My parents and grandparents had allotments which as a child I loved spending time on. Planting, growing, picking, eating, and watching the allotment bursting with wildlife. I was hooked. I was given my own patch, on which I grew many different flowers and veg. As an adult, I can now see how much this encouraged me to eat fresh fruit and veg. As many parents will know it can be a struggle to get your children to eat veg and fruit. I couldn’t wait to eat the cabbage or the runner beans I had proudly grown. Not only had I developed a love of veg, I knew where it came from and how to grow it. Many children today do not know the origin of their food. They go to the supermarkets and find their food in the isles, in jars or cans, or in the freezer section. A few generations ago, children gardened with parents or grandparents out of necessity to put food on the table. Unfortunately, this family activity rarely takes place today because the necessity may not exist. Many parents have little experience or knowledge about gardening or the family is too busy. Children have become disconnected from the land. Children need to learn and experience that soil is essential to all life. We also know that children instilled with a love of gardening at an early age grow into adults with a passion for plants and respect for the environment. On top of that, allotments provide opportunities for kids to sample fresh fruits and vegetables and learn about food origins.
Now 20 something years later I have my own allotment with my children aged 12 and 9 years. They both know where veg comes from, how good it is for them, how to grow it and how good it tastes. I was in a supermarket with my 9 yr old in the veg section. It was strange but nice to see him looking at veg for sale in disgust. “Mum look at these beans they are all manky and gone off, they cant sell these can they?” They were of course well within their sell by date, he is so used to seeing the veg we grow at the allotment, which obviously cant be compared with shop bought produce. The two just don’t compare!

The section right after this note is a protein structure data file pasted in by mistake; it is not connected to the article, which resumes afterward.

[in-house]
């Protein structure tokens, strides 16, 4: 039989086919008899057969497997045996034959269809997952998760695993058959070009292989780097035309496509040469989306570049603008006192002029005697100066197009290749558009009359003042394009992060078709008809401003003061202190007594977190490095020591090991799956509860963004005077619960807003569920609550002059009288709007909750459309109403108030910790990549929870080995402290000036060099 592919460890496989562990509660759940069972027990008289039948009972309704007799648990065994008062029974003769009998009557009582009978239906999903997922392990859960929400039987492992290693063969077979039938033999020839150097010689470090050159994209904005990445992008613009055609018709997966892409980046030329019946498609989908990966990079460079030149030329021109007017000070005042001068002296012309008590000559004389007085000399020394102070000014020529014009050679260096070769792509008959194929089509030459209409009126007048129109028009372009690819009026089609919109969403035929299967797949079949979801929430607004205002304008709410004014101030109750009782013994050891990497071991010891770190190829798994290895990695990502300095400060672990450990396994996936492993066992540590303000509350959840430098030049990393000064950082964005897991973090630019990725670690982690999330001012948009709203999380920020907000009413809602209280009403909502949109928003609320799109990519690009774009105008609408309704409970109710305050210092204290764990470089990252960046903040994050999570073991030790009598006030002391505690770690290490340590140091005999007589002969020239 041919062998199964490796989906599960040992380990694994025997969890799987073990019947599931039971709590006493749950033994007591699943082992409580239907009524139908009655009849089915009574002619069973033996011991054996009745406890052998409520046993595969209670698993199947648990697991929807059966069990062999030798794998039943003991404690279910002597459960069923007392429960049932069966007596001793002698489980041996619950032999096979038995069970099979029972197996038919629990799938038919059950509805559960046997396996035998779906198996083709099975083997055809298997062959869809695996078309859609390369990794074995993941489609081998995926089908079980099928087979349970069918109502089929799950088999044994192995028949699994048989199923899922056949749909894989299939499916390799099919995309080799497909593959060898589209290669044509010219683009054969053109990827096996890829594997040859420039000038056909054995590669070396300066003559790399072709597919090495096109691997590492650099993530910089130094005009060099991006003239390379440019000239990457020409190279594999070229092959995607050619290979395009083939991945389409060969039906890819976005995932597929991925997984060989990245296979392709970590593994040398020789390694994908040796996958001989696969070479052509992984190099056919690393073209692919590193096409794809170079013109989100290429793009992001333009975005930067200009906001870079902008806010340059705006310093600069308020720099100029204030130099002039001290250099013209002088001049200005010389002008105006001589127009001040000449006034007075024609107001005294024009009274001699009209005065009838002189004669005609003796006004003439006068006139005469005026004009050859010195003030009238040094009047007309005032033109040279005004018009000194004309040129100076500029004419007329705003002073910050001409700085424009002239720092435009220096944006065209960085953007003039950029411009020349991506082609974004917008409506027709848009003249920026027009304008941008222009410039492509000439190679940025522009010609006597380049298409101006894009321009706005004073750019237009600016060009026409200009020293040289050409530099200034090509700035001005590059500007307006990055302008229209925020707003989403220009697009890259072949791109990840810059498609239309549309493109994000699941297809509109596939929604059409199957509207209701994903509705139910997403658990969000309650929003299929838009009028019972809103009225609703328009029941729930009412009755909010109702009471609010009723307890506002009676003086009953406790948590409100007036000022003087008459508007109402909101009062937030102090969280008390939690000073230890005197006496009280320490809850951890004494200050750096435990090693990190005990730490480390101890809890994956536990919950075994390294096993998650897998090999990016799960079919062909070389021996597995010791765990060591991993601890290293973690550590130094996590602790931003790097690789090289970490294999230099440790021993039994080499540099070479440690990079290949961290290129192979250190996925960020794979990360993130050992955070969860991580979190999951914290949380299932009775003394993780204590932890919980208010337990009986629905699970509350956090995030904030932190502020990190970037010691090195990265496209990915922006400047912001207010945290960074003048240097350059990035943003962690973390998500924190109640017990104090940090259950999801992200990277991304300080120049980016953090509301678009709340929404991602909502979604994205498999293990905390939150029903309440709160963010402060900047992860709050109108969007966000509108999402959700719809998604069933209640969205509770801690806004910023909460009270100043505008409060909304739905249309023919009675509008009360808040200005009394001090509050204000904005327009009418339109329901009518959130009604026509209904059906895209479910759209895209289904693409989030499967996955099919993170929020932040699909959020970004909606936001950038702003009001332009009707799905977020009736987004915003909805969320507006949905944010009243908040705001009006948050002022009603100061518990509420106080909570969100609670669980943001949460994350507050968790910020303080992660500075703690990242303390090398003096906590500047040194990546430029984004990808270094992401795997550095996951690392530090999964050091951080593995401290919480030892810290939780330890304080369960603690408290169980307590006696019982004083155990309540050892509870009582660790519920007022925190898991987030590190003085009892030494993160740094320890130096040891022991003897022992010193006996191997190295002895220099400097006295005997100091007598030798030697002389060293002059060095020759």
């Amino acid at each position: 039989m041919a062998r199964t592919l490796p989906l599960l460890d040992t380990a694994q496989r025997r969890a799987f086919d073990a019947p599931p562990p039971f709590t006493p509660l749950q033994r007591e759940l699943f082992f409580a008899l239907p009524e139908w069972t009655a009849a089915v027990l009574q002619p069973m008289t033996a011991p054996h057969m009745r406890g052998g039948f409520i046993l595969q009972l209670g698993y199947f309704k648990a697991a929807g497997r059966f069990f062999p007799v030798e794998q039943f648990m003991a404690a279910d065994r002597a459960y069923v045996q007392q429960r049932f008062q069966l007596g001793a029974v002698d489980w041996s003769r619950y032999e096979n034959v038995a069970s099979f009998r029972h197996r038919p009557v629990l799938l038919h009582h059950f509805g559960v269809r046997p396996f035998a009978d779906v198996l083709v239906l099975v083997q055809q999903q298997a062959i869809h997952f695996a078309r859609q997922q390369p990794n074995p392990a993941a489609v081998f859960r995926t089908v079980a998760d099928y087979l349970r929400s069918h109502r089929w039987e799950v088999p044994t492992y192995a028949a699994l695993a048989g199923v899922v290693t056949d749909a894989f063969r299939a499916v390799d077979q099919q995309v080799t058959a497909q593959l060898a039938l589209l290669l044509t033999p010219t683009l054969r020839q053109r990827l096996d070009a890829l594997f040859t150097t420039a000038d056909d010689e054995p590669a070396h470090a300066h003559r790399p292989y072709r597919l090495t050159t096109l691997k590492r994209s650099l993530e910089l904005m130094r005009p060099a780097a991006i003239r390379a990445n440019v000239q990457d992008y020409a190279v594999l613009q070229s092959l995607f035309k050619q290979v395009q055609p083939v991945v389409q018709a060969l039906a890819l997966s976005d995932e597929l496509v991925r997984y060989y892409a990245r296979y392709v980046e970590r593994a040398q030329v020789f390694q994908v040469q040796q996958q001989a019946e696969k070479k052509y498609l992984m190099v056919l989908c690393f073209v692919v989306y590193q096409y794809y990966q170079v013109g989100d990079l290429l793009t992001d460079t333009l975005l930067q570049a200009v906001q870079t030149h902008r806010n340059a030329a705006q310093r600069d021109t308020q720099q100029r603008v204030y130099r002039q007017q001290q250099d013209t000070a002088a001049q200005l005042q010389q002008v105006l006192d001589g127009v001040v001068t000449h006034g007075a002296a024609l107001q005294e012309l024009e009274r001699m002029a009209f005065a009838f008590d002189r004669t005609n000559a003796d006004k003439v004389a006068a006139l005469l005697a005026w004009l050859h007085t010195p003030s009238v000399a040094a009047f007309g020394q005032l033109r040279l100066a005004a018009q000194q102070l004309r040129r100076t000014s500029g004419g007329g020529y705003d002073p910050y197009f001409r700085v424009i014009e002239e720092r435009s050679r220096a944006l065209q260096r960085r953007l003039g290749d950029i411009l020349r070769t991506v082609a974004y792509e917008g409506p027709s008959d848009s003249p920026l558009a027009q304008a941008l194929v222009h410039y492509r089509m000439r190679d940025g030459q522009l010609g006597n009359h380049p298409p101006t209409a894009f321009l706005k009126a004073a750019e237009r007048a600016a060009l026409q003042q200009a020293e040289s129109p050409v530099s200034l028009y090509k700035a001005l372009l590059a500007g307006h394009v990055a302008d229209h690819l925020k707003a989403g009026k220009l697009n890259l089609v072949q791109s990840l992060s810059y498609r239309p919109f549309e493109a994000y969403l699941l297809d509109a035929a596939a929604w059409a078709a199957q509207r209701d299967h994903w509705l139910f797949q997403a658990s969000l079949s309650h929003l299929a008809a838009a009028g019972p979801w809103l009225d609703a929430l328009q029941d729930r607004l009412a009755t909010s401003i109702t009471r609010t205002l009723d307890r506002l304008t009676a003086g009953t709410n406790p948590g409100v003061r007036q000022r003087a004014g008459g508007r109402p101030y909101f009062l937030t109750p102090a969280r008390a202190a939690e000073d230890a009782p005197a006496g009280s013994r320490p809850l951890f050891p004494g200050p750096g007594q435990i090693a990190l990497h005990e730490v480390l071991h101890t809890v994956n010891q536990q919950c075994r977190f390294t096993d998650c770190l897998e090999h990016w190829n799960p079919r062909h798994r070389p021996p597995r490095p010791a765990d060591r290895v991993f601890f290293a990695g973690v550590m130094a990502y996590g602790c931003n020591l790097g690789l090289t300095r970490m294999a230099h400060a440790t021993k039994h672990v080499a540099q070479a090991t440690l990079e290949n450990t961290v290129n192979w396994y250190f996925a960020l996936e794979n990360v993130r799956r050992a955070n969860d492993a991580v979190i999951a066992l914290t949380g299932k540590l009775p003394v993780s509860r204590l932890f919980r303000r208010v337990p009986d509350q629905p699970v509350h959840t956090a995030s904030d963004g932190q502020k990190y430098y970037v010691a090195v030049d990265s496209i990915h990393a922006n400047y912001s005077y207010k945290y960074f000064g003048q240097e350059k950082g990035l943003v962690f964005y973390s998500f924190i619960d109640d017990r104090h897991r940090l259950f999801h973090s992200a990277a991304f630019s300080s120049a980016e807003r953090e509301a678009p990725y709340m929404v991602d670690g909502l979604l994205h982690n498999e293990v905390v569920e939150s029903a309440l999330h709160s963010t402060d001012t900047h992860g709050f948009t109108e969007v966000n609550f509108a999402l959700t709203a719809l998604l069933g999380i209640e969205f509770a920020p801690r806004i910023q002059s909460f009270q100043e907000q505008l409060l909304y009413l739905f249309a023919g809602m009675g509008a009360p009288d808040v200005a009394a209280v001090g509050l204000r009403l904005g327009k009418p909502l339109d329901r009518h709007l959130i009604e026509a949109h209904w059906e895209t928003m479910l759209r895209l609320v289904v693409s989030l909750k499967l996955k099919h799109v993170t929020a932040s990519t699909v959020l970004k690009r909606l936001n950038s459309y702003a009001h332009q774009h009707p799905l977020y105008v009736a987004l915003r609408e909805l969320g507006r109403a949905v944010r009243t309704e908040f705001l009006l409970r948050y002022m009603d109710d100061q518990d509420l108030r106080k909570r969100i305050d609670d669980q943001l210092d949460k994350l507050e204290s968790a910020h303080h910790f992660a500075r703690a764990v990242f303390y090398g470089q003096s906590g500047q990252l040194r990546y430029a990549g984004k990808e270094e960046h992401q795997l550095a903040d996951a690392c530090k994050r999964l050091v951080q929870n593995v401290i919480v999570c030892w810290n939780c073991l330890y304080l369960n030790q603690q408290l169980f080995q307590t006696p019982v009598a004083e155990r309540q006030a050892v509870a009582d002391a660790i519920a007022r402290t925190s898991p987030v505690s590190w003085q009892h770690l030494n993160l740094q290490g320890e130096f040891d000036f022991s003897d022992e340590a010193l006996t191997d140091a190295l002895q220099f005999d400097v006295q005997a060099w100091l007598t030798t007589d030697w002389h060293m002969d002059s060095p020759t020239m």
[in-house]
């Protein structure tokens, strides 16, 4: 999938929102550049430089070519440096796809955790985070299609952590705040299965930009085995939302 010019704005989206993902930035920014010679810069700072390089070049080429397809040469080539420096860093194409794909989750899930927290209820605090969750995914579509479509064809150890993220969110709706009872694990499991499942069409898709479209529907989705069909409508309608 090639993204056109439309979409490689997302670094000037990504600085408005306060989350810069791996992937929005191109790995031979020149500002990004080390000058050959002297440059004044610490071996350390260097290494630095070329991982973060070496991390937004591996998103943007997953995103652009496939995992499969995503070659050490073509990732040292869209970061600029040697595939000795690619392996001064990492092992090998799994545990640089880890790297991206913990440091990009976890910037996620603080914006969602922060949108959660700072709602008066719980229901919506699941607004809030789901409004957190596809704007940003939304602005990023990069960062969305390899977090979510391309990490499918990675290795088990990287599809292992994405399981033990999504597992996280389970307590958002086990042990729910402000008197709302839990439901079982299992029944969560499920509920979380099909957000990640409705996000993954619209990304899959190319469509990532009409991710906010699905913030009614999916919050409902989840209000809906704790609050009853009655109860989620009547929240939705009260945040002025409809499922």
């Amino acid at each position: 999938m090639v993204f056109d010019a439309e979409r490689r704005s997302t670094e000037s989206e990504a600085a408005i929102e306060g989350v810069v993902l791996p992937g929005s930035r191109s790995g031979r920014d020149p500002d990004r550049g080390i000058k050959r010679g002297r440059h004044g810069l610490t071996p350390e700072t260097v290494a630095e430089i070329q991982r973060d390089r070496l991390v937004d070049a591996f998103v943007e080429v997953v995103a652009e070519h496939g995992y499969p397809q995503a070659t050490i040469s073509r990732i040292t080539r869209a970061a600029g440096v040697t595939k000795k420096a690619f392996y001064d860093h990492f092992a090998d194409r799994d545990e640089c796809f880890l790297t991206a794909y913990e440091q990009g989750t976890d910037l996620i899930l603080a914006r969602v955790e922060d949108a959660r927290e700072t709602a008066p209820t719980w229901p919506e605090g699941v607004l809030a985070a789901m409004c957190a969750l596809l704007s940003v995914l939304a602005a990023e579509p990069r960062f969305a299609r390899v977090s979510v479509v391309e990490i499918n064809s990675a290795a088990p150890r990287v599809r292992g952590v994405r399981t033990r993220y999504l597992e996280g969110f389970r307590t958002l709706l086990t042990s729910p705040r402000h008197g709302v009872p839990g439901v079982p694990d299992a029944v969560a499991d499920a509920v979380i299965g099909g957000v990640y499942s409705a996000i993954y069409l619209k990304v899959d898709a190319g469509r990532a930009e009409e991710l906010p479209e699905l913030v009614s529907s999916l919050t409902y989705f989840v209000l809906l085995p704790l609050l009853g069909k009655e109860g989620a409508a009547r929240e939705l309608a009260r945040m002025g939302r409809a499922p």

Both the boys come with me to the allotment, only sometimes needing a little gentle persusaion. There is plenty to keep them occupied. They have both enjoyed helping out right from the start when all we had was a bare plot of clay and brambles. The eldest son was excellent at manure moving and shed building, the youngest really enjoyed smashing the huge boulders of clay we encountered. They have enjoyed planting seeds, watching them sprout and grow, then cooking them at home together. Watering, weeding, picking and black fly zapping keeps them busy on most visits. There are of course times when none of this interests them, so out comes a back up plan…… A packet of water bombs, these keep them entertained for hours. Or a disposable BBQ and a quick visit to the shop for burgers and rolls. They are well happy to sit and experiment with roasted veg from the plot. Another favorite of theirs (not of mine) is to play chase, running around the winding pathways through our plot. They are unfortunately the only children on our allotments, which is a shame as they have such a nice time.
It was those memories I have on my parents and grandads allotment that first made me want to have my own allotment. Im sure in the future both my boys will have an allotment, providing fresh home grown food for their own family.